Am I going to fail badly

Am I going to fail badly? Why can’t I die? I’m talking about my old self. I cling to my old self in hopes that he will perhaps be validated at the eleventh hour before he is put to death for good.

The old myth: that I was the remarkable apex of all of civilization. Yes, there were those born after me, but they would merely copy what I and others had created before them. That the thread of history was somehow building to this grand finale when the world would wake up one morning and realize it very badly needed me to be its king. It included American exceptionalism, Western exceptionalism, Caucasian exceptionalism, familial exceptionalism, gender exceptionalism, and most importantly, me exceptionalism. I was often irritated to great anger when my little brother proved he could do things that I couldn’t. However, I was also certain that the world would end some time around the year 2000, and so I was convinced that my generation was to be the last full flowering of a generation and those born after us would never reach peak maturation.

Of course, I never came out and expressed such absurd thinking in this manner, but it was surely the kind of thinking that went around in my head. It lay dormant until many years later when the first millennials started trickling into the workplace out of college, and appeared to have not gotten the message that I and those of my generation were the last fully flowering, mature generation, the apex of all humanity. That our music and movie heroes were the prime examples of Western music and cinematography taken to their finest, most golden years. That computing technology as I knew it to exist in 2002 was the ultimate, because Moore’s Law was certain to be reached soon, and no more faster or better computers would ever be made. In some ways I could never bear to admit, the death of my little brother and my staying at the translation company where I was almost the youngest person there even after five years were things that enabled my sense of being a member of the last and final generation. I’d read a few books about Mayan predictions and Terrance McKenna in college, and so I found it easy enough to accept that the world was actually more likely to end around the year 2012.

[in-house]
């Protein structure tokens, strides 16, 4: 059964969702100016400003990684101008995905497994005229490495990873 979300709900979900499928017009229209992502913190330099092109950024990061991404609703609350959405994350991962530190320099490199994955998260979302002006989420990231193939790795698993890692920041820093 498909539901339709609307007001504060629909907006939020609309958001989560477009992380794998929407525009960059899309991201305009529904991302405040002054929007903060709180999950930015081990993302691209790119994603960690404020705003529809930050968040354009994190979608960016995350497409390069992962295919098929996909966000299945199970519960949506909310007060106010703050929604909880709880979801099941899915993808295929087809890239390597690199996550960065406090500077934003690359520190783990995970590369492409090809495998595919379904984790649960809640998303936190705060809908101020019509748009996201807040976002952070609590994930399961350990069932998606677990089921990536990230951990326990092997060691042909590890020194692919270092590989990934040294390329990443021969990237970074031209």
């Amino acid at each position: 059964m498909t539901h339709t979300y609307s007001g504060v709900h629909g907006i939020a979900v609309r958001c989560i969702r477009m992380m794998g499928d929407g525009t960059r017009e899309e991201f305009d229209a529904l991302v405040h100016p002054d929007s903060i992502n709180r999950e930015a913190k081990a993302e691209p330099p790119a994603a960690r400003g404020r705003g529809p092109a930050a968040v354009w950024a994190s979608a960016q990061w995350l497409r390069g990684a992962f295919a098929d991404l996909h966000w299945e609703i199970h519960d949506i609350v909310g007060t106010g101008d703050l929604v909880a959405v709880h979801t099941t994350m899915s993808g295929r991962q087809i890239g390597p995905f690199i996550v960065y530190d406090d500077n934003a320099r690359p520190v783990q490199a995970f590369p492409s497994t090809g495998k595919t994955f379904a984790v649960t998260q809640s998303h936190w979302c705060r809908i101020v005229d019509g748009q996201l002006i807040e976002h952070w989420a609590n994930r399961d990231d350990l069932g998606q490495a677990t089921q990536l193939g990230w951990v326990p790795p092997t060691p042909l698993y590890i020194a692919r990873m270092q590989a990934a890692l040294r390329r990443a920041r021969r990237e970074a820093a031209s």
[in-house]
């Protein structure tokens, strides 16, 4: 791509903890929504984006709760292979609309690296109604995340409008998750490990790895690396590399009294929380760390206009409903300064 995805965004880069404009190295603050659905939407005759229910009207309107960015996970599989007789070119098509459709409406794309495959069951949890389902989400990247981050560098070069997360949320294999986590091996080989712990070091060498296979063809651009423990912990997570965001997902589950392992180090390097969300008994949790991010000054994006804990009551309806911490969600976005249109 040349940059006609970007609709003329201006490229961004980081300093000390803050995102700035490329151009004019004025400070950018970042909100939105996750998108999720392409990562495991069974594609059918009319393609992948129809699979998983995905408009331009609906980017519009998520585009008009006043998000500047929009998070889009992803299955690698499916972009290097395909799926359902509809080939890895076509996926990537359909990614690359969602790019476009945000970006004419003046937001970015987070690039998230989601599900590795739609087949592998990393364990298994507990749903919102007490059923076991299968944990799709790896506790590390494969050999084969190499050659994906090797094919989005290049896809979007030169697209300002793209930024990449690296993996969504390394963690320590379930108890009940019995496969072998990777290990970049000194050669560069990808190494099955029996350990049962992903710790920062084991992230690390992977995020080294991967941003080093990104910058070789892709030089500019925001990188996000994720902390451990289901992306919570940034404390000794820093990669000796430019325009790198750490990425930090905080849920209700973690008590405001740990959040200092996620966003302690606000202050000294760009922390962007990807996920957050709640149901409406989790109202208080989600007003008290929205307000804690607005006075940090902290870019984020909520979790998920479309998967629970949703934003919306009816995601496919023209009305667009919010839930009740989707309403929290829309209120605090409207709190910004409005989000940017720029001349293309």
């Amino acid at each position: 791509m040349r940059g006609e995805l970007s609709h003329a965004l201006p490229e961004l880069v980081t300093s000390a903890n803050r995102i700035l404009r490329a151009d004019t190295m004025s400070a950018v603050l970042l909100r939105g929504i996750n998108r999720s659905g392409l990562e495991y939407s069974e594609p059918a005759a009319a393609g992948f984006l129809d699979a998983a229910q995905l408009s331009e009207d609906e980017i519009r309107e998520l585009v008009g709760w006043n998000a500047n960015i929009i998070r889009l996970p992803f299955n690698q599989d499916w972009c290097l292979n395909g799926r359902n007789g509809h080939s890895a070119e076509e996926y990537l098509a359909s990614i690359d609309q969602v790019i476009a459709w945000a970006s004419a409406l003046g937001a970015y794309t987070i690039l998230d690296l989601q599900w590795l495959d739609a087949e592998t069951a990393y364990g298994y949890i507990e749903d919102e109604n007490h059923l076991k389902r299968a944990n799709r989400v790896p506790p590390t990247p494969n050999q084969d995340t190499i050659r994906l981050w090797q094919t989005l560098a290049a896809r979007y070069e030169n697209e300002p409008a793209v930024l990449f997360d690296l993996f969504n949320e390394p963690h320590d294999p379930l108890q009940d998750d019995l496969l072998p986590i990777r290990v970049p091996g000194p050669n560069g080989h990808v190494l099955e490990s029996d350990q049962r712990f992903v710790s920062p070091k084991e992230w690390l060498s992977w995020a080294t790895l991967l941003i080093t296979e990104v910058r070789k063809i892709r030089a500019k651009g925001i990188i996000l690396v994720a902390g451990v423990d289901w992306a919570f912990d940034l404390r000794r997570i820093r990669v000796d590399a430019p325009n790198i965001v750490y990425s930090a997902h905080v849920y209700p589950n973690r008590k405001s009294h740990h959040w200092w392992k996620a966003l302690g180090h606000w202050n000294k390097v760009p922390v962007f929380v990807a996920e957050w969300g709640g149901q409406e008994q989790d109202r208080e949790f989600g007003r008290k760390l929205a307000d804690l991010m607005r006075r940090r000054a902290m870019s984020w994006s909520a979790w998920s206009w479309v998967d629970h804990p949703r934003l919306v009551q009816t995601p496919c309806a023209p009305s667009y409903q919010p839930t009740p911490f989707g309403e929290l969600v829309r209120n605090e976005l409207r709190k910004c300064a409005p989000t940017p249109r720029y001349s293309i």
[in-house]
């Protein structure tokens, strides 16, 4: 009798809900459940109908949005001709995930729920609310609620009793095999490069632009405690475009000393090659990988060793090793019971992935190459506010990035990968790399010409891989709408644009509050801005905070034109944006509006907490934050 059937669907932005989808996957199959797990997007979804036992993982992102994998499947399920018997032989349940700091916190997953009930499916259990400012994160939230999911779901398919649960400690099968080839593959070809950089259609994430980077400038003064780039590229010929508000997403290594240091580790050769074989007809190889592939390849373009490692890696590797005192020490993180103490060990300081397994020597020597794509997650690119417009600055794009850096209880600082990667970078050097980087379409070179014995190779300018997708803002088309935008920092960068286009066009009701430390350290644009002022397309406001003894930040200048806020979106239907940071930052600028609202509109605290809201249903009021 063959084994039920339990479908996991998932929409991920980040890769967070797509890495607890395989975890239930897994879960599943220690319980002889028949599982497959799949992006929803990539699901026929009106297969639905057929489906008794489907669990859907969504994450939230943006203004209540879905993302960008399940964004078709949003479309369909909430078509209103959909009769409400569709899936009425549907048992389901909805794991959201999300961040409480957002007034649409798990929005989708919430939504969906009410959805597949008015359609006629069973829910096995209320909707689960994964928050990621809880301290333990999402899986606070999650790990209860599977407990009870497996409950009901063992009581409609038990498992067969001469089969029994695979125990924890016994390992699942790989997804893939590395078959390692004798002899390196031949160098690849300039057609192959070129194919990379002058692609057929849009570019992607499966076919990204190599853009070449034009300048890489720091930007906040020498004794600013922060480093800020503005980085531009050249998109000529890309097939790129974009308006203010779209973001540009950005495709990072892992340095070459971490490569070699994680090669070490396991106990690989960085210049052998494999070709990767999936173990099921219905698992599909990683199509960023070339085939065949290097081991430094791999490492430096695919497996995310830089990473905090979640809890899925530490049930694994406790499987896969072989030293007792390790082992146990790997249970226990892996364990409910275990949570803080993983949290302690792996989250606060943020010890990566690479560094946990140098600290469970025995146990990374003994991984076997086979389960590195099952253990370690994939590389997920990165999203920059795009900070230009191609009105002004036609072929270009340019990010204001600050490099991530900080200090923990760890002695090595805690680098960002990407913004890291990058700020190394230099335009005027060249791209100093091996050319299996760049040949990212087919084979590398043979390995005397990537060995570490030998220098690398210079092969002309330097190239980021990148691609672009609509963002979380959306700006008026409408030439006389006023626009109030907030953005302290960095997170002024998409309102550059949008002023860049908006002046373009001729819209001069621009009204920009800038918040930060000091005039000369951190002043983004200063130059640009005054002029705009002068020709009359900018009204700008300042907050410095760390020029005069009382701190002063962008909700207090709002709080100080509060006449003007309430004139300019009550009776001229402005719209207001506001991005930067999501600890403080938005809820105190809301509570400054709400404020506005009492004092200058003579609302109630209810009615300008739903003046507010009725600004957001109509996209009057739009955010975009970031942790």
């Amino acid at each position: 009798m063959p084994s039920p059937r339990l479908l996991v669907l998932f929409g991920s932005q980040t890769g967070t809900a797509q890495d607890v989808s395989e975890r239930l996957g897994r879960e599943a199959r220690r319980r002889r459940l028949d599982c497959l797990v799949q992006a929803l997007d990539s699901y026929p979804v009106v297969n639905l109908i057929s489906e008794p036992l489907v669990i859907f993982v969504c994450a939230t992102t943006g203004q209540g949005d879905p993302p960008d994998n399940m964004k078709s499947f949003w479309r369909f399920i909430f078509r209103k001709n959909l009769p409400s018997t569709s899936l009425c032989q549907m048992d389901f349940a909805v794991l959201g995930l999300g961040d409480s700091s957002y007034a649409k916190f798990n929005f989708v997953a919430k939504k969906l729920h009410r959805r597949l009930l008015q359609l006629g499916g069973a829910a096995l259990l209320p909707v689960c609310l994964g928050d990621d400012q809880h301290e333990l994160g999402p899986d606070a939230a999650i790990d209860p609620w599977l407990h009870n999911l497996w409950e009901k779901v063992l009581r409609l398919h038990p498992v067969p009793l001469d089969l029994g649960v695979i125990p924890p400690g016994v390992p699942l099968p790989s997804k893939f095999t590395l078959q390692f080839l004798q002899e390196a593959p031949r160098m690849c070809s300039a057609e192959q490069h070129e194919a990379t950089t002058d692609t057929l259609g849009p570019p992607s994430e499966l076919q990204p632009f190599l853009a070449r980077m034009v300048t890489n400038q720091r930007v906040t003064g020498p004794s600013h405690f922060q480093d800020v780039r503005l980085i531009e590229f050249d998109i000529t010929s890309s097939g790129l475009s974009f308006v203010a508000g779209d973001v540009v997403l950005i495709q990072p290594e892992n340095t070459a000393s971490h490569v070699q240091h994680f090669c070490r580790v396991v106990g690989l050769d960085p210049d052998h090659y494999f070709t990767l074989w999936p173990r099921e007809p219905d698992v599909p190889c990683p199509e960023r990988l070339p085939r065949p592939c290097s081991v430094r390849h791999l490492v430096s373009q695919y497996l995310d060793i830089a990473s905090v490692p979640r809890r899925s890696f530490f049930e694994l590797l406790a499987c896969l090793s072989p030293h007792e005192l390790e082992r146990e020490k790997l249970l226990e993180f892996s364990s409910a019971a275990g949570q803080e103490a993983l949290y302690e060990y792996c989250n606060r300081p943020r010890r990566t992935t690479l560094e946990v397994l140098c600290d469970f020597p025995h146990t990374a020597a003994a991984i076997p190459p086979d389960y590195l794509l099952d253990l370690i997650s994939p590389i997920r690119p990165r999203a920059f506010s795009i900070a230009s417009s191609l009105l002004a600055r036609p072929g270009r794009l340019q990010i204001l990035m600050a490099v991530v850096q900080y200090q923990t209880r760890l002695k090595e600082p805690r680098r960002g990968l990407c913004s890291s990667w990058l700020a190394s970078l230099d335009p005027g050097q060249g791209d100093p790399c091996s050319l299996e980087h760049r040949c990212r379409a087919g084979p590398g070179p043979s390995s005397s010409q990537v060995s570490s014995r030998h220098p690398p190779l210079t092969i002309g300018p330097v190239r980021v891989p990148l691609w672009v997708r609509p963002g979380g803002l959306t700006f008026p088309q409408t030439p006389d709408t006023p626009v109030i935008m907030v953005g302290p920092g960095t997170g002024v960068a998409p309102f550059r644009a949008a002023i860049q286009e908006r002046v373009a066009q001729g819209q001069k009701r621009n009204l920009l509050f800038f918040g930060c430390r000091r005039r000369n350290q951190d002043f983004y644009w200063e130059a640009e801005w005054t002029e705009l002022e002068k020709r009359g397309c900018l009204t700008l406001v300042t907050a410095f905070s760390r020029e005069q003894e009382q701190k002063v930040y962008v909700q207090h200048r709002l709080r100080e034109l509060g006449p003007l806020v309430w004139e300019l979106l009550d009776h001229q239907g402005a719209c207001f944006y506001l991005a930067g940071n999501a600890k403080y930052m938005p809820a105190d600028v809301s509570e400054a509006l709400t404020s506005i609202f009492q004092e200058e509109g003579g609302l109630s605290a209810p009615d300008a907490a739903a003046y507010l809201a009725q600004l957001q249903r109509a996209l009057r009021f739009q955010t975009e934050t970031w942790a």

I am not so sure that I am the only person who has ever thought this way, or that my generation or any other generation are the only ones who believed themselves to be the ultimate expression and full flowering of a culture, with the dark descent into chaos and a thousand years of terror and evil reigning on earth to follow. I am almost of a mind that the Baby Boomers have convinced much of America that they are such a generation, and most of them, who were the first to watch themselves age on home videos and other cheap, consumer grade technologies, are incapable of believing that there are now at least three generations following them whose youngest members are in high school and whose oldest members are well into their fifties.

This is why we see Boomers continue to assert themselves in Presidential elections, past ages when possible candidates would have normally found it unseemly to run for office. We probably don’t need a president who will be over 70 when they take the oath, but we are getting one.

I would like to think that I don’t wallow in my own sense of exceptionalism anymore. I have lived a little, and read enough of history to know that there have been plenty of people of all genders, ages, cultures, races and times in history who have thought and done exceptional things. Someone taking the exceptionally long view of human culture might even say that art, music, poetry, fiction, philosophy and even film and digital art and music have already peaked and are in their decline. Even our own capabilities to reason scientifically and mathematically have seen their heyday. We are already living in a new dark ages, and simply enjoying the fruits of labor of much more exceptional human beings than we are. I am not sure I could disagree with a person who made that kind of argument. A thousand years from now, the Beatles and Taylor Swift will likely be lumped into one category of being mass-marketed saccharine sweet music of the simplest kind, and the great composers from two hundred years ago to be of an entirely different level of sophistication.

It is hard to continue to worry about failing at one’s next endeavor, once one sees that one has never really embarked upon anything that could be described as exceptional among what has come before it. My main style of writing has been taking place since at least the time of Montaigne, though you could probably argue Augustine wrote plenty of personal reflections in a quasi-philosophical tone, and he did it much better than I ever will. There have probably been thousands of others whose works have not been preserved, or they sit in various libraries around Europe, unnoticed and mostly unknown due to the fact that no one has bothered to hold them up in high regard the way we have with a few select thinkers.

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